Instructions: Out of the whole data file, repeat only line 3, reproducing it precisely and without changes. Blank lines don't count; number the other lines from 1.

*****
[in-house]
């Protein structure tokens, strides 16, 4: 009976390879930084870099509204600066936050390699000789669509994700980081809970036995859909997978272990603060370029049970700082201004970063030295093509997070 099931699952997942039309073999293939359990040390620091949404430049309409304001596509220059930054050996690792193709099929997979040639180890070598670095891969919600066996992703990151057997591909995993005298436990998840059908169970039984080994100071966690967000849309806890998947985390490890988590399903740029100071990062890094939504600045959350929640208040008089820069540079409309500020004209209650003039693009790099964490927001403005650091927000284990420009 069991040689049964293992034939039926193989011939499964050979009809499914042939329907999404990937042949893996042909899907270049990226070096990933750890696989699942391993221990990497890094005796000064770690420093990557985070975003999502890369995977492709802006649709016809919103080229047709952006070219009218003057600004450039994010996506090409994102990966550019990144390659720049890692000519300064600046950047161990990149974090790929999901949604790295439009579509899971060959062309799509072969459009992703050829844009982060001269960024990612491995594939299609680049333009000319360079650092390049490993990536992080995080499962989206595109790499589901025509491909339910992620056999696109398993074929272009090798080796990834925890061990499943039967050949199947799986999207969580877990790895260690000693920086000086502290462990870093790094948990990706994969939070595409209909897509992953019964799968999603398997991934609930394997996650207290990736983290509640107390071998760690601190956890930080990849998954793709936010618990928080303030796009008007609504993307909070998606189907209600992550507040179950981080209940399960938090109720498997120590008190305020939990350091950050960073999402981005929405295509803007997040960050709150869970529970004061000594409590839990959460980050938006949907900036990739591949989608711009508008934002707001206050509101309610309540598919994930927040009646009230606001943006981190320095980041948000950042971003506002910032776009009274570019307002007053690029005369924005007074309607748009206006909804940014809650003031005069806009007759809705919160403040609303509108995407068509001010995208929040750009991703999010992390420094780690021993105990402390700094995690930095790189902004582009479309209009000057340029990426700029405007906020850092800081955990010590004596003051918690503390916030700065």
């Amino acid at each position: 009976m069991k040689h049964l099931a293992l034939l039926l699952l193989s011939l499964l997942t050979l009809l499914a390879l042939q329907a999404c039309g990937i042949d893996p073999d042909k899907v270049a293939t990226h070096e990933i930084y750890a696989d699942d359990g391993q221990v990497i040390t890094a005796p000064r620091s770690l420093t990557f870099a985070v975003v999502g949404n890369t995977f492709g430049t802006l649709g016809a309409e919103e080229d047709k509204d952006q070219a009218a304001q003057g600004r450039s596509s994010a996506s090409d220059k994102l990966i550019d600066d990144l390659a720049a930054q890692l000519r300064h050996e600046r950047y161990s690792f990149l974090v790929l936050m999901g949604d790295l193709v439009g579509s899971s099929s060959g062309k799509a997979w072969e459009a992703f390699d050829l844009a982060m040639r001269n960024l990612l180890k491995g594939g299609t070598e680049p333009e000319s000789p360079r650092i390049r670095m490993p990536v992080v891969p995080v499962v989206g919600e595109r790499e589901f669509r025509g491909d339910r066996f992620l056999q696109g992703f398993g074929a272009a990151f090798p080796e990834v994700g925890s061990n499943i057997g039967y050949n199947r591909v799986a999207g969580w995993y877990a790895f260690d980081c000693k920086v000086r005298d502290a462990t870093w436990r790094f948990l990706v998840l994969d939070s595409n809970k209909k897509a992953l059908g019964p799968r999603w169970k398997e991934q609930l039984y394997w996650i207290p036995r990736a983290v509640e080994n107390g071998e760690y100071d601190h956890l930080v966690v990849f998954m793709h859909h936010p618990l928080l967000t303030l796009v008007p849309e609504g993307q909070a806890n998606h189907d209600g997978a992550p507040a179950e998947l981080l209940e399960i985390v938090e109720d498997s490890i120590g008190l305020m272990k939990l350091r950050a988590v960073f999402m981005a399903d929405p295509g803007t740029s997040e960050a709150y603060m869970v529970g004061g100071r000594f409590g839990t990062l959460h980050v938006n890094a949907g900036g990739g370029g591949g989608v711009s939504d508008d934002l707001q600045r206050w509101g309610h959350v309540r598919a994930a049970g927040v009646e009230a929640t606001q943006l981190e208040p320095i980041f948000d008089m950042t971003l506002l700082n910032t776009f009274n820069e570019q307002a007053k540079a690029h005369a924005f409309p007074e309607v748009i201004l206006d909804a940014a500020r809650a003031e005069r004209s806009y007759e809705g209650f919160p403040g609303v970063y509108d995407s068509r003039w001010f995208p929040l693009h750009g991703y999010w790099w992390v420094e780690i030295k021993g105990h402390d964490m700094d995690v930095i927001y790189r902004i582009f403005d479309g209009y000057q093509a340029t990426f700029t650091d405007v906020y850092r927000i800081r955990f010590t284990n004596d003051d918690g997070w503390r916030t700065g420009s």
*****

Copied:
């Amino acid at each position: 009976m069991k040689h049964l099931a293992l034939l039926l699952l193989s011939l499964l997942t050979l009809l499914a390879l042939q329907a999404c039309g990937i042949d893996p073999d042909k899907v270049a293939t990226h070096e990933i930084y750890a696989d699942d359990g391993q221990v990497i040390t890094a005796p000064r620091s770690l420093t990557f870099a985070v975003v999502g949404n890369t995977f492709g430049t802006l649709g016809a309409e919103e080229d047709k509204d952006q070219a009218a304001q003057g600004r450039s596509s994010a996506s090409d220059k994102l990966i550019d600066d990144l390659a720049a930054q890692l000519r300064h050996e600046r950047y161990s690792f990149l974090v790929l936050m999901g949604d790295l193709v439009g579509s899971s099929s060959g062309k799509a997979w072969e459009a992703f390699d050829l844009a982060m040639r001269n960024l990612l180890k491995g594939g299609t070598e680049p333009e000319s000789p360079r650092i390049r670095m490993p990536v992080v891969p995080v499962v989206g919600e595109r790499e589901f669509r025509g491909d339910r066996f992620l056999q696109g992703f398993g074929a272009a990151f090798p080796e990834v994700g925890s061990n499943i057997g039967y050949n199947r591909v799986a999207g969580w995993y877990a790895f260690d980081c000693k920086v000086r005298d502290a462990t870093w436990r790094f948990l990706v998840l994969d939070s595409n809970k209909k897509a992953l059908g019964p799968r999603w169970k398997e991934q609930l039984y394997w996650i207290p036995r990736a983290v509640e080994n107390g071998e760690y100071d601190h956890l930080v966690v990849f998954m793709h859909h936010p618990l928080l967000t303030l796009v008007p849309e609504g993307q909070a806890n998606h189907d209600g997978a992550p507040a179950e998947l981080l209940e399960i985390v938090e109720d498997s490890i120590g008190l305020m272990k939990l350091r950050a988590v960073f999402m981005a399903d929405p295509g803007t740029s997040e960050a709150y603060m869970v529970g004061g100071r000594f409590g839990t990062l959460h980050v938006n890094a949907g900036g990739g370029g591949g989608v711009s939504d508008d934002l707001q600045r206050w509101g309610h959350v309540r598919a994930a049970g927040v009646e009230a929640t606001q943006l981190e208040p320095i980041f948000d008089m950042t971003l506002l700082n910032t776009f009274n820069e570019q307002a007053k540079a690029h005369a924005f409309p007074e309607v748009i201004l206006d909804a940014a500020r809650a003031e005069r004209s806009y007759e809705g209650f919160p403040g609303v970063y509108d995407s068509r003039w001010f995208p929040l693009h750009g991703y999010w790099w992390v420094e780690i030295k021993g105990h402390d964490m700094d995690v930095i927001y790189r902004i582009f403005d479309g209009y000057q093509a340029t990426f700029t650091d405007v906020y850092r927000i800081r955990f010590t284990n004596d003051d918690g997070w503390r916030t700065g420009s």